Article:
Track App Progress with Writeable $0

| 6 Comments

In Perl 5, $0 is the magic superglobal which contains the name of the program being executed. This is the name you see in the output of ps or in the top utility.

Some clever programs provide several symlinks to the main program and examine $0 to enable or disable certain behaviors. This is an easy way to hide the details of execution from users while making those behavior mnemonic.

I usually don't write those kinds of programs, but this past year I've written several batch processing programs which have several interdependent states. For example, one program runs from cron regularly to run through a pipeline of behaviors. Data moves through that pipeline; it's basically one big state machine.

The core of the program is a pipeline manager which runs the appropriate processing stages in order, such that on every invocation, the program moves data through at least one stage and potentially every stage. It doesn't have to move everything through the pipeline all in one invocation, but it does have to make progress on every invocation.

For various uninteresting optimization and locking reasons, I made this program a single execution unit. (I do use asynchronous IO for things like network access, but that's because the program is largely IO bound.) The program also has copious logging of the stage traversal, split between one log which tracks stage transitions and timings and stage-specific log files which have more details on the progress of those stages.

Until a few minutes ago, the easiest way to see the program's current stage was to tail the top-level log file. While running some live tests on a new feature, I found myself with free time and the desire not to switch back and forth to a tail -f screen again, so I checked the documentation for $0 again.

I knew that on certain platforms (GNU/Linux, which makes my life easier) you can actually write to it. If you do this, you can control what appears in the output of ps and top.

Every stage runs from a closure (shades of Plack):


    my $sub    = sub
    {
        my ($self, $config) = @_;
        my $log             = $self->get_fh_for_step( $config, lc $app );

        # show app stage in ps output
        local $0 = $app;
        my $app  = $module->new(
            logger   => $log,
            map { $_ => $config->{General}{$_} } @keys,
        );

        $app->run;
        $log->log( sprintf $message, $app->count ) if $app->count;
    };

A loop in the pipeline manager creates a new closure over the name of the module which implements the stage to create a new object for the stage, set up the logger, provide the appropriate configuration, and run the stage. The emboldened code shows the change I made.

Right now, my top window shows that the image processing stage has just given way to the report writing stage—and now the program has exited. In a couple of minutes, everything will start again.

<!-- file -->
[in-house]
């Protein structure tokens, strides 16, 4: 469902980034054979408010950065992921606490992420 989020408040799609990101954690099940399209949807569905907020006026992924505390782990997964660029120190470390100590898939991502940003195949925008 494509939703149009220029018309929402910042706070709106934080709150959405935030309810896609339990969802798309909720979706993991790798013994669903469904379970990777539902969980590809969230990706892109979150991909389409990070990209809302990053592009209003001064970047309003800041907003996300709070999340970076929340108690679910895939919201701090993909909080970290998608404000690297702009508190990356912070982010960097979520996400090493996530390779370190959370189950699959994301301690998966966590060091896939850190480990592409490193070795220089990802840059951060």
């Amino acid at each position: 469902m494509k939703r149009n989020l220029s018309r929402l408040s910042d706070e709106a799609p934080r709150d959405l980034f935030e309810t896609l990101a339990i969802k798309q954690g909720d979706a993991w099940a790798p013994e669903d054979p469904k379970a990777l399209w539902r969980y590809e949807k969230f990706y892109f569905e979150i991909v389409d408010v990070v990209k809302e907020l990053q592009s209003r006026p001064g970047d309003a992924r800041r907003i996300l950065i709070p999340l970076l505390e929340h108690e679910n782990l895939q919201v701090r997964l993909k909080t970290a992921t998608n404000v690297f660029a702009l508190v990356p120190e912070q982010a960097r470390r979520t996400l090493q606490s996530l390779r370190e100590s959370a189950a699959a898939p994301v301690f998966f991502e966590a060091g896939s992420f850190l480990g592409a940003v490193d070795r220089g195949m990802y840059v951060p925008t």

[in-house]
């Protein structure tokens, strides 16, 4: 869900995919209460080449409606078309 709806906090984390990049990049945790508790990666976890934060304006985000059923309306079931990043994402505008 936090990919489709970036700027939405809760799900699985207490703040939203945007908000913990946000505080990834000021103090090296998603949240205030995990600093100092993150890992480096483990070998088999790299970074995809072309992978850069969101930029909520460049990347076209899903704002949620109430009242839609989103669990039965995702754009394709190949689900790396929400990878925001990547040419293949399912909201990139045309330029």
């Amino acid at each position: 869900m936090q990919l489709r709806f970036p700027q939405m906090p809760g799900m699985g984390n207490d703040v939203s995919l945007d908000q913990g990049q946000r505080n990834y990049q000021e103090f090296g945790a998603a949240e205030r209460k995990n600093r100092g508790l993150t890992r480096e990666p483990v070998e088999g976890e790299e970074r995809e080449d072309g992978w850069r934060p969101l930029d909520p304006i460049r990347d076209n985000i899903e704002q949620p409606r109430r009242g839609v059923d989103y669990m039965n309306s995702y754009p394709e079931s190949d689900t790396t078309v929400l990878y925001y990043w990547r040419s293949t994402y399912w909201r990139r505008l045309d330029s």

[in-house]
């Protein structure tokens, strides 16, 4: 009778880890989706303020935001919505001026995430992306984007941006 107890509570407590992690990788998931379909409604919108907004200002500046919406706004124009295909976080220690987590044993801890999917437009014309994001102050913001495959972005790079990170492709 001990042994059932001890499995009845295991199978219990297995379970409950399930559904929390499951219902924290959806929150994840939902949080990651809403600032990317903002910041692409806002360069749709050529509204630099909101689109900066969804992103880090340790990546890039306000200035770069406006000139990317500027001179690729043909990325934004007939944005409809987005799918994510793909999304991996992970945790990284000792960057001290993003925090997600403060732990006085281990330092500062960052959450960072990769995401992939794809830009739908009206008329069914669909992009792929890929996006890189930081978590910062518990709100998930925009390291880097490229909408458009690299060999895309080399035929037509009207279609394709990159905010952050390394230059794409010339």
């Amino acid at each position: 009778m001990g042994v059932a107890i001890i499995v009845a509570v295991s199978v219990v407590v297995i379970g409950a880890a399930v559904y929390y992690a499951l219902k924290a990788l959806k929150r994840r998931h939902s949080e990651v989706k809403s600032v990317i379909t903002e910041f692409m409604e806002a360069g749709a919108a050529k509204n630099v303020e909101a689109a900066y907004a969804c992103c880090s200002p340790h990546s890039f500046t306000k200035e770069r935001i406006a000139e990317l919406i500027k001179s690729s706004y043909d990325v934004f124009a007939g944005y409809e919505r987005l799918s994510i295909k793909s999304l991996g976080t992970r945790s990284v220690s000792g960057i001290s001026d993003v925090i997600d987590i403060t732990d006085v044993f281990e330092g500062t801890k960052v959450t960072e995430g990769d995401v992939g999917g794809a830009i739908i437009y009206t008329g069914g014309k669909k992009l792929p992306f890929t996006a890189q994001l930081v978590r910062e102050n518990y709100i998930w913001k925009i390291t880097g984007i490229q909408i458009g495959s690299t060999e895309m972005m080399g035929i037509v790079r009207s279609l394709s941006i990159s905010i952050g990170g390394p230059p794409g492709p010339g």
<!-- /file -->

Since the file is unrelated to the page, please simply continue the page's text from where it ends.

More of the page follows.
Writing this entry took longer than implementing this feature. Five minutes of experimenting has improved the visibility and monitoring of this program immensely. Maybe it'll help you.

6 Comments

One thing to be aware of is that with 5.14, assignment to $0 on linux changed in a way that could break process-name-based monitoring.

Previously, perl changed the name through the time-honored strategy of mucking around with the process environment space, but as of 5.14, it uses prctl to make the change, which---at least under linux---means that anything that's looking for the original execution name (say, ps -C, or snmpd, or likely any other monitoring tool) will no longer be able to find the process.

To retain the old way of doing things (without having to maintain a custom perl install), you can hack Sys::Proctitle to not use prctl and then use its facilities.

Thanks for the note. I remembered some change in 5.14, but it hasn't bothered me in practice yet.

I learned, about two years ago, that you cannot get the `ps` output to change on Solaris by assigning to $0.

I must've spent two days afterward feeling sorry for myself.

I've used another Unix where that doesn't work either. Maybe it was HP-UX, though maybe it was one of the BSDs. When I miss this behavior, I really miss it!

Assigning to $0 has always been a bit hit-and-miss and decidedly un-portable. But when it works, it's great, and this is a nifty trick.

I've been fortunate in that it's worked for me everywhere I've deployed it, which admittedly is mostly Debian and Ubuntu. We have a FreeBSD server but it's only a static web host and doesn't run any long-running processes. So far, so good.

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This page contains a single entry by chromatic published on December 9, 2011 11:46 AM.

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